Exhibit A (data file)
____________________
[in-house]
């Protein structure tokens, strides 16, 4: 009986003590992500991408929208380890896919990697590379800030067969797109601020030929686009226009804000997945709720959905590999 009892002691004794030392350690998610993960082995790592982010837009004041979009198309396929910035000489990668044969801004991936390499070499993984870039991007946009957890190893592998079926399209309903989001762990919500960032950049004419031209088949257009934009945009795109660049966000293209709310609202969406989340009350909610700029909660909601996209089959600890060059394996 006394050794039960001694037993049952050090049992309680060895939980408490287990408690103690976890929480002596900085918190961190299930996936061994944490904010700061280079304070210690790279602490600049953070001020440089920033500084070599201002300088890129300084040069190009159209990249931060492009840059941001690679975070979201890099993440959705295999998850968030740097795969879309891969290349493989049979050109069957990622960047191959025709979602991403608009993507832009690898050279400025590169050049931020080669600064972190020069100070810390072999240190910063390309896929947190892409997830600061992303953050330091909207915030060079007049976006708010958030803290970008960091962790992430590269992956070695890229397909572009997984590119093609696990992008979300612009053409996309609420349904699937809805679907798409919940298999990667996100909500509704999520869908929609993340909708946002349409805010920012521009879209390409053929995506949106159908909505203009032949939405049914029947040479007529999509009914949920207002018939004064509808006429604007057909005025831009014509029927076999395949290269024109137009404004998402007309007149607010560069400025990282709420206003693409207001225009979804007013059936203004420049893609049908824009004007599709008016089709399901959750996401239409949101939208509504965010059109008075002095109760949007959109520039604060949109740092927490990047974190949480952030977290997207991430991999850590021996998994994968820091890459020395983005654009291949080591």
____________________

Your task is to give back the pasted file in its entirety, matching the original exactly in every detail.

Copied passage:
[in-house]
């Protein structure tokens, strides 16, 4: 009986003590992500991408929208380890896919990697590379800030067969797109601020030929686009226009804000997945709720959905590999 009892002691004794030392350690998610993960082995790592982010837009004041979009198309396929910035000489990668044969801004991936390499070499993984870039991007946009957890190893592998079926399209309903989001762990919500960032950049004419031209088949257009934009945009795109660049966000293209709310609202969406989340009350909610700029909660909601996209089959600890060059394996 006394050794039960001694037993049952050090049992309680060895939980408490287990408690103690976890929480002596900085918190961190299930996936061994944490904010700061280079304070210690790279602490600049953070001020440089920033500084070599201002300088890129300084040069190009159209990249931060492009840059941001690679975070979201890099993440959705295999998850968030740097795969879309891969290349493989049979050109069957990622960047191959025709979602991403608009993507832009690898050279400025590169050049931020080669600064972190020069100070810390072999240190910063390309896929947190892409997830600061992303953050330091909207915030060079007049976006708010958030803290970008960091962790992430590269992956070695890229397909572009997984590119093609696990992008979300612009053409996309609420349904699937809805679907798409919940298999990667996100909500509704999520869908929609993340909708946002349409805010920012521009879209390409053929995506949106159908909505203009032949939405049914029947040479007529999509009914949920207002018939004064509808006429604007057909005025831009014509029927076999395949290269024109137009404004998402007309007149607010560069400025990282709420206003693409207001225009979804007013059936203004420049893609049908824009004007599709008016089709399901959750996401239409949101939208509504965010059109008075002095109760949007959109520039604060949109740092927490990047974190949480952030977290997207991430991999850590021996998994994968820091890459020395983005654009291949080591």